The physiological importance of the MiT/TFE family is underscored by the fact that several human diseases are caused by their misregulation. For an overview of the diseases not discussed in this minireview, please see this excellent recent review article28. We focus here on two divergent pathologies, a rare kidney cancer and neurodevelopmental syndrome, that are caused by mutations in TFE3. The TFE3 gene is located on the X chromosome and in rare cases, a double strand DNA break occurs within fragile sites of TFE3 (less commonly in TFEB and MITF) that results in fusion of the broken chromosome with other regions of the genome29-31. This translocation and fusion event lead to the production of a novel protein, where the N-terminus of diverse partners fuses with the C-terminal DNA-binding domain of TFE3. These chimeric proteins cause translocation renal cell carcinoma (tRCC), a rare cancer with an incidence of 1-5% in adult, and more than 50% of all kidney cancers in children29. While the cellular origin of this disease remains unclear, we found that the N-terminal phospho-degron region in TFE3 is lost during the translocation event in almost all clinically reported tumors27. Thus, these oncogenic TFE3-fusion proteins are incredibly stable and escape proteasomal degradation. Modeling tRCC at an organismal level is warranted to understand the contribution of protein stability to oncogenicity, the role of the diverse partner genes, and whether a rare cell type exists in the kidney that is transformed by TFE3-fusion proteins, thereby driving the disease. It is possible that single cell RNA sequencing from biopsies of patient-derived tumors could be useful for identifying the putative transformed cell type(s).   

TFE3 missense mutations in a neurodevelopmental syndrome

Beyond cancer, de novo germline missense mutations in TFE3 were recently described within a cohort of people diagnosed with a severe neurodevelopmental syndrome32-34. These people suffer from intellectual disability, speech impairment, an inability to walk, facial and skeletal abnormalities, metabolic imbalance including obesity, and regional skin hyperpigmentation. The missense mutations cluster in two adjacent regions of TFE3 that are highly conserved between MiT/TFE family members and fold into two alpha helices. We showed that these adjacent alpha helices are sufficient to confer an interaction with the Rag GTPases27. Specifically, the second helix forms an extensive interaction interface with a region of RagA and most of the disease associated residues are at the heart of this RagA-TFE3 interface. The remaining mutations that are found in the first helix of TFE3 can be explained by a beautiful structure of TFEB bound to the Rag GTPases and the disease associated residues are in a region that is crucial for interacting with RagC35. Therefore, these de novo gain-of-function missense mutations found in a neurodevelopmental syndrome prevent TFE3 recruitment to the Rag GTPases for phosphorylation by mTORC1, leading to a constitutively stable and transcriptionally active protein. While the molecular and structural basis for this disorder is now more clearly understood, the role of constitutively active TFE3 during development remains undefined. It was suggested that active TFE3 impairs the differentiation of mouse embryonic stem cells to neurons32. However, the consequence of TFE3 activation during development in a model organism is not established and the result of a constitutively active TFE3 in a developed nervous system is unknown. Future work should focus on modeling the TFE3 neurodevelopmental disorder in vivo.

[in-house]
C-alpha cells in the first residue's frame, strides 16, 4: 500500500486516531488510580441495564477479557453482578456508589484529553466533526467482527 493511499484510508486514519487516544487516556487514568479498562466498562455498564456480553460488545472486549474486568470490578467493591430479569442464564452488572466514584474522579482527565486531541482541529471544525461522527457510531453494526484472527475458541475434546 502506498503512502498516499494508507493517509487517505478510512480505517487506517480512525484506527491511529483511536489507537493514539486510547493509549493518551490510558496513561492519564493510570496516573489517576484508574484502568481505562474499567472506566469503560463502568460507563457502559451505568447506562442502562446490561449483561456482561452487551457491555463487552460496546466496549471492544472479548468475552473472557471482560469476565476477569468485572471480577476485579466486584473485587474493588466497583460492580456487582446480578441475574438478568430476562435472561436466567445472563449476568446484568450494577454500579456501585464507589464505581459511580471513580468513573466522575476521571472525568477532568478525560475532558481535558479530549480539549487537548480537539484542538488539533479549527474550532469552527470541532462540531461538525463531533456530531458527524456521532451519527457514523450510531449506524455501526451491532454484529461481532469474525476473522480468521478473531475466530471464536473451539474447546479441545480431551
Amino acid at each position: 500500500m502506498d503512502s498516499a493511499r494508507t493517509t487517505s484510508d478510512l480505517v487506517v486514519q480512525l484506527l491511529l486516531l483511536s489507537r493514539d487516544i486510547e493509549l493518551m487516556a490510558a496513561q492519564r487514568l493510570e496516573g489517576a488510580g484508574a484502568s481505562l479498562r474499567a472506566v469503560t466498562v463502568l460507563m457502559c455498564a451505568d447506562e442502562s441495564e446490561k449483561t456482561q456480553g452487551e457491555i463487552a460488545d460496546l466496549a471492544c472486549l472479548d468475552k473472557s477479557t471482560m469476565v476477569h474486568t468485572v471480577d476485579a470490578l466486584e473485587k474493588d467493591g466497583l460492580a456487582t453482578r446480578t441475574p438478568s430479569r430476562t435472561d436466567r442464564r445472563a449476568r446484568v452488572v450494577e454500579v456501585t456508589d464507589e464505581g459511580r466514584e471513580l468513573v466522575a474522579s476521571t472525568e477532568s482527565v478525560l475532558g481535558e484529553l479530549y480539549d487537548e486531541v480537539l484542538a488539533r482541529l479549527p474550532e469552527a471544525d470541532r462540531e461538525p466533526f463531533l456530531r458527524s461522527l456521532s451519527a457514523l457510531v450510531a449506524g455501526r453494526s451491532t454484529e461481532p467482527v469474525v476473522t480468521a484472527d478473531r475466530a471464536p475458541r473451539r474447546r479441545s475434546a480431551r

Targeting mutant TFE3 as a potential therapy